The 'I Think' Syndrome Destroys Many a Campaign
How many times in a brainstorming meeting have we heard statements that begin "I think that ...," followed by a personal experience related to the idea at hand. Or one of the team will say something like, "I would never watch that ," in reference to a proposed concept.
When conceiving ideas, we all want to relate to our audience target , and identify with the market. But the reality is , our targets are far different than most of us as individuals. Comments like these have killed great concepts, and can lead ridiculous concepts to execution and launch.
We demand comprehensive creative briefs prior to digging into a project. So why are we so apt to throw them aside in favor of a personal opinion? Because we're bad scientists.
In psychology, personal construct theory professes that people act as scientists, channeling their thoughts and actions based on what they predict and anticipate. A 35-year-old single, male marketer might expect that a 45-year-old mom with three kids will act in a particular manner, based on his personal experiences. But does he have the life experience to properly identify with a busy mom?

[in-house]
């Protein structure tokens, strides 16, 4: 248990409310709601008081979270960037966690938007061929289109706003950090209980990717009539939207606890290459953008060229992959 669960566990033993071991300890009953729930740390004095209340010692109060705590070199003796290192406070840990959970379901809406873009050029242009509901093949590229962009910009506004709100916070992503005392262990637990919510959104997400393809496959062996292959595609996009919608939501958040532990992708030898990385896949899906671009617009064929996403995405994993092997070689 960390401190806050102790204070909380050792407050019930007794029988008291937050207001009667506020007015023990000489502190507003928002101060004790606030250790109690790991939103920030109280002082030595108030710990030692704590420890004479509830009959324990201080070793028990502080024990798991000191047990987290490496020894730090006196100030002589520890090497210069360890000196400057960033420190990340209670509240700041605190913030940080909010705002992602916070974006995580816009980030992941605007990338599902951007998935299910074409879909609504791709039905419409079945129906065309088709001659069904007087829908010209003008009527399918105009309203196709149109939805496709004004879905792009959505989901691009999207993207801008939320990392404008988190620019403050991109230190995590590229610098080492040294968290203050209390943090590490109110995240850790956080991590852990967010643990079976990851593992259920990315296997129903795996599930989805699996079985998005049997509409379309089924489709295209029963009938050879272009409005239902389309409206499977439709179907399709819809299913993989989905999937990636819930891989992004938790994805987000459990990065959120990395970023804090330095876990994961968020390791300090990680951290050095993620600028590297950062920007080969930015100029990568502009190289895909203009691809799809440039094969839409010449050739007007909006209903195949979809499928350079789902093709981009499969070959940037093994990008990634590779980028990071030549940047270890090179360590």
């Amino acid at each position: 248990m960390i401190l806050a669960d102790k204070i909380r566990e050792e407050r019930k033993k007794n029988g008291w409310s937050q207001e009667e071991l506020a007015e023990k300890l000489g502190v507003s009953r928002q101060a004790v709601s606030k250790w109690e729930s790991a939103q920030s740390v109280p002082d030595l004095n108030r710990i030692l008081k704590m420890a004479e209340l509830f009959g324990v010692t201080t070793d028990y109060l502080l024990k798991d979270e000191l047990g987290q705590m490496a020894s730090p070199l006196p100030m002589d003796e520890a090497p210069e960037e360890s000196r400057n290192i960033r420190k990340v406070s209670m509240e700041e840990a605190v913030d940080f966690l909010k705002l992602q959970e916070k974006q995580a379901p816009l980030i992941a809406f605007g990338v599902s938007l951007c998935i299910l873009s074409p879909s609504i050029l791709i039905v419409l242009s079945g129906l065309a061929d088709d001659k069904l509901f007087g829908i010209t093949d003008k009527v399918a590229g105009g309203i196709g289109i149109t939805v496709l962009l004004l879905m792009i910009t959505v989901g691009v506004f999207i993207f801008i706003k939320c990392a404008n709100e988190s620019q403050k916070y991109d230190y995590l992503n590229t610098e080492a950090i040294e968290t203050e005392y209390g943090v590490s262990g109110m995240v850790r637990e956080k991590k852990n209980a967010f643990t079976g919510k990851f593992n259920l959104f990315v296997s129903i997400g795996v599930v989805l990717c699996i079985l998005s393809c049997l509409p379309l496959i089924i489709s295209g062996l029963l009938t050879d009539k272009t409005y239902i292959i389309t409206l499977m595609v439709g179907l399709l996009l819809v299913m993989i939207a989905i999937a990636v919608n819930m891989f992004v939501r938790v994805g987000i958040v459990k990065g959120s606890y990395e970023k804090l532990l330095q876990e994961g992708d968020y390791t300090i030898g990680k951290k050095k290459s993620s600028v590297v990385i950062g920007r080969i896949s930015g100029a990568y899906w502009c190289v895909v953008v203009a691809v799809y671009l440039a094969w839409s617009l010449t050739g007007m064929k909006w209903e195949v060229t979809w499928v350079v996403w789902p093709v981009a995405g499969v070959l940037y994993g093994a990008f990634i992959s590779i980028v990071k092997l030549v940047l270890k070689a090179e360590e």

As creative people, we're opinionated. We want great ideas to see the light. We like our own ideas and project their success on our intended targets. And this is mostly wrong.
How can you avoid bad science? As a practice, I've done my best to remove "I think..." from rationalization of concepts. It's a simple trick, but it forces you to focus on the core rationale for what you're presenting -- not why you think it's important or destined for success. A response of "the target has shown a propensity toward this type of entertainment" is more impressive than "I think this will be huge. I know that I would totally use it." Whenever possible, prove it out with research, strategy, evidence or experience.
Sounds like common sense, right? It should be, but once you begin listening for it, you'll be surprised at how many clients, accounts and creative people suffer from the "I think..." syndrome. In some circles, it's an epidemic. I've heard the phrase uttered by junior creatives, senior creatives and people who should really know better.
It's time we put science and experience before opinion. I think ... we can do better.